The Kansas State left tackle has long arms with a thick build that helps him drive defenders off the ball in the run game. Leveston unlocks power from his hips and is at his best paving the way for the inside run game.

His strengths make for a no-brainer transition to guard at the next level, where he could be a great value pick on Day 3 in this deep offensive line class.

Three draft rankings debates to watch

WR: Marvin Harrison Jr. vs. Malik Nabers

This one is attracting the most attention outside of the non-Caleb Williams quarterbacks because the wide receiver class this year is special.

Harrison Jr. has the size, route-running ability, bloodline and highlight reel grabs. Nabers is more explosive with lightning-quick burst and agility after the catch.

This debate is a unique situation that will come down to what skillset the wide receiver-needy teams at the top of the draft (Patriots, Cardinals, Chargers, Giants) place a premium on. Harrison’s game has a pro ready feel and his size (6-4, 205 pounds) allows him to dominate on the perimeter. Nabers’ acceleration and playmaking will have certain offensive coordinators moving him all over the formation, dying to get the ball in his hands as often as possible.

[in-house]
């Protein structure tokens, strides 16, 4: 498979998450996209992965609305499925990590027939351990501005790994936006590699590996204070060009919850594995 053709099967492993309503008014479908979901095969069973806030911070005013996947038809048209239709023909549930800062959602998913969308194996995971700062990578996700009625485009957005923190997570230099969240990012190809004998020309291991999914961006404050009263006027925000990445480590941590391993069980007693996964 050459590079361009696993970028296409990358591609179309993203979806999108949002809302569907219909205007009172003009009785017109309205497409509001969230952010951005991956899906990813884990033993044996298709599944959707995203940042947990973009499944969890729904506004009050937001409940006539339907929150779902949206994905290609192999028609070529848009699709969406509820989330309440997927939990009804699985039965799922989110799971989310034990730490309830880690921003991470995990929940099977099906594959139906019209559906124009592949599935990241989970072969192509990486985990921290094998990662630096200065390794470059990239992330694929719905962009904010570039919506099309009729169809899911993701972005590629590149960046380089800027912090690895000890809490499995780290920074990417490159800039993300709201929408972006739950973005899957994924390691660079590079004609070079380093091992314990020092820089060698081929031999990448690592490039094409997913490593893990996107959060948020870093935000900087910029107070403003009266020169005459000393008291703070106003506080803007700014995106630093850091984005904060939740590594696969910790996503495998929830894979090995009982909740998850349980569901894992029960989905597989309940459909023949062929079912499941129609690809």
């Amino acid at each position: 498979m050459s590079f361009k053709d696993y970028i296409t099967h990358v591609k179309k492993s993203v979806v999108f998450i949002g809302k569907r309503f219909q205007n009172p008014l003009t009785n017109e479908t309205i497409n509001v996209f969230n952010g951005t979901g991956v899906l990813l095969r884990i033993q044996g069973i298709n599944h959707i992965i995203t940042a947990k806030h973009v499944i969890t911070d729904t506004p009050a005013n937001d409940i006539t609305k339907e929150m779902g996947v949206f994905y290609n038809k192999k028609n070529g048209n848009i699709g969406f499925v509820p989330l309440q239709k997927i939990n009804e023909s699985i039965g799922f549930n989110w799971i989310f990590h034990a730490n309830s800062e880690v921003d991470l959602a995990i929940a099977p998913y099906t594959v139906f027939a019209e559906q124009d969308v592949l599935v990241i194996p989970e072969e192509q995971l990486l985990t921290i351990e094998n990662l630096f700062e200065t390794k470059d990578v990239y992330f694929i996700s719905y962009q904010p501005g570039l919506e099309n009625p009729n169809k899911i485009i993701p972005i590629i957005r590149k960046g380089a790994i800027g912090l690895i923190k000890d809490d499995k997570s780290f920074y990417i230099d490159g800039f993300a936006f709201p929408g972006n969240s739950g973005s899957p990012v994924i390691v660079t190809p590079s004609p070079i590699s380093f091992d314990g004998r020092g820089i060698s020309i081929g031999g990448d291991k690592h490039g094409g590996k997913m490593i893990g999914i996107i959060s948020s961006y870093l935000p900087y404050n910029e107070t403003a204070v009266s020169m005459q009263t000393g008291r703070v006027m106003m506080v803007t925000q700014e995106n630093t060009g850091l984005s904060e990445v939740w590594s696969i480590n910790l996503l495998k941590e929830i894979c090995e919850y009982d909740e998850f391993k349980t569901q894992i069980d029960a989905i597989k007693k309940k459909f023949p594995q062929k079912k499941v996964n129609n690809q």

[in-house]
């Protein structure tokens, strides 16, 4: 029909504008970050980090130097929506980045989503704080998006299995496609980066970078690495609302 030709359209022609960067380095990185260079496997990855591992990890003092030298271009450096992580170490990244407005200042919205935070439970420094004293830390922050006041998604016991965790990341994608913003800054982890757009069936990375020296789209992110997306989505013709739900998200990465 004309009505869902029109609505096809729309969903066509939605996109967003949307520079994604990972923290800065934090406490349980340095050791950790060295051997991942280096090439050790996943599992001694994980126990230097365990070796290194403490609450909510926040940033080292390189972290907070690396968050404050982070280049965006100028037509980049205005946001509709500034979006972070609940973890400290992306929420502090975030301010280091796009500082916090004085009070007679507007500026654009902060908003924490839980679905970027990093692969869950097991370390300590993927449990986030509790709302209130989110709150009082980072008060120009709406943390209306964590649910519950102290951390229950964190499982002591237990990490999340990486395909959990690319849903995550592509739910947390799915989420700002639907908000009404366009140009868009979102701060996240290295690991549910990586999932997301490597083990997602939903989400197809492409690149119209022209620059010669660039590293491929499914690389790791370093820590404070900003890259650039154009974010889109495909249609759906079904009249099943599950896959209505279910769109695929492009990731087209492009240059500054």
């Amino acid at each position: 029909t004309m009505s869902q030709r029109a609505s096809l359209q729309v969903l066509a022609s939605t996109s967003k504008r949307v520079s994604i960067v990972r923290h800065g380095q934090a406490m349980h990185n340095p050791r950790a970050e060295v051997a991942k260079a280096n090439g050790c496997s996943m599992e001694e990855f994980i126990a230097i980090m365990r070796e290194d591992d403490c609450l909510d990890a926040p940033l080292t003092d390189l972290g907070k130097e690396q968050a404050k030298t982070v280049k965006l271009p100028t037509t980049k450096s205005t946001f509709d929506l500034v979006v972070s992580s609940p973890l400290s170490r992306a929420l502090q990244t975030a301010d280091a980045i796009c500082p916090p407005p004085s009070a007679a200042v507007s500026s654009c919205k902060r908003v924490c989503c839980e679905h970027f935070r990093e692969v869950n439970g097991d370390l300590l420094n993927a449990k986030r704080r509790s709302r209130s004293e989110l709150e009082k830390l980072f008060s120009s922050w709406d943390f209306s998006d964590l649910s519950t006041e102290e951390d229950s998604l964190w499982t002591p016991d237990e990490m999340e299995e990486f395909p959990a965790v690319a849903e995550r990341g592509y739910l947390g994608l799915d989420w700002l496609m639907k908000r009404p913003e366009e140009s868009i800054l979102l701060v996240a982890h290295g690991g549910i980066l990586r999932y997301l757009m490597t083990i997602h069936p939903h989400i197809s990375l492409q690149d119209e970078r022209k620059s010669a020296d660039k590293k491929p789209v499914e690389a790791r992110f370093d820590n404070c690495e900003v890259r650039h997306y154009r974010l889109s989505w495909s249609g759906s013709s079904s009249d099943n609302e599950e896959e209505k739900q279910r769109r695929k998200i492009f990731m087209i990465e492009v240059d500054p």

I’d still bet on Harrison Jr. being the first wide receiver taken on draft night and I have him at No. 1 overall on my Big Board.

RELATED: Connor Rogers’ NFL Draft WR rankings

RB: Trey Benson vs. Jonathon Brooks vs. Jaylen Wright

This is a battle that won’t kick off until Day 2 of the draft, but is as tight as can be.

Benson’s contact balance, agility and ability to turn nothing into something sets a high floor.

Brooks slices through the opposition in a smooth manner, showing off above average acceleration and elusive cuts.

Wright is the wildcard here. He’s truly shot out of a cannon, equipped with home run speed and natural hands in the pass game.

If not for an in-season ACL tear, Brooks might’ve been the clear frontrunner. While Benson is my top-rated running back, I think Wright’s big-play ability will leave him at the top of multiple team’s draft boards.

RELATED: Connor Rogers’ NFL Draft RB rankings

IDL: Jer’Zhan Newton vs. Byron Murphy

In an interior defensive line class that can be defined as unspectacular, Newton and Murphy are very deserving of first round grades.

Let’s start with Murphy who put on a pass rush clinic this season with 45 total pressures. He constantly finds a way to dart through gaps and slip by blockers. He has 11” hands (97th percentile) and ran a ridiculous 4.87 forty yard dash at 297 pounds. The athleticism he brings up front is a matchup issue.

As for Newton, he’s now posted two years of dominant tape. There is an argument that no defender in this class has better film from this year than his performances against Penn State and Wisconsin.

Although he couldn’t test at the NFL Combine due to injury, he’s also an explosive athlete. His ability to stack and shed blockers is a very translatable skill he’ll take to the next level, on top of having great awareness and vision.

Ultimately, I think Newton will be the first one taken in this group and an above average starter right away.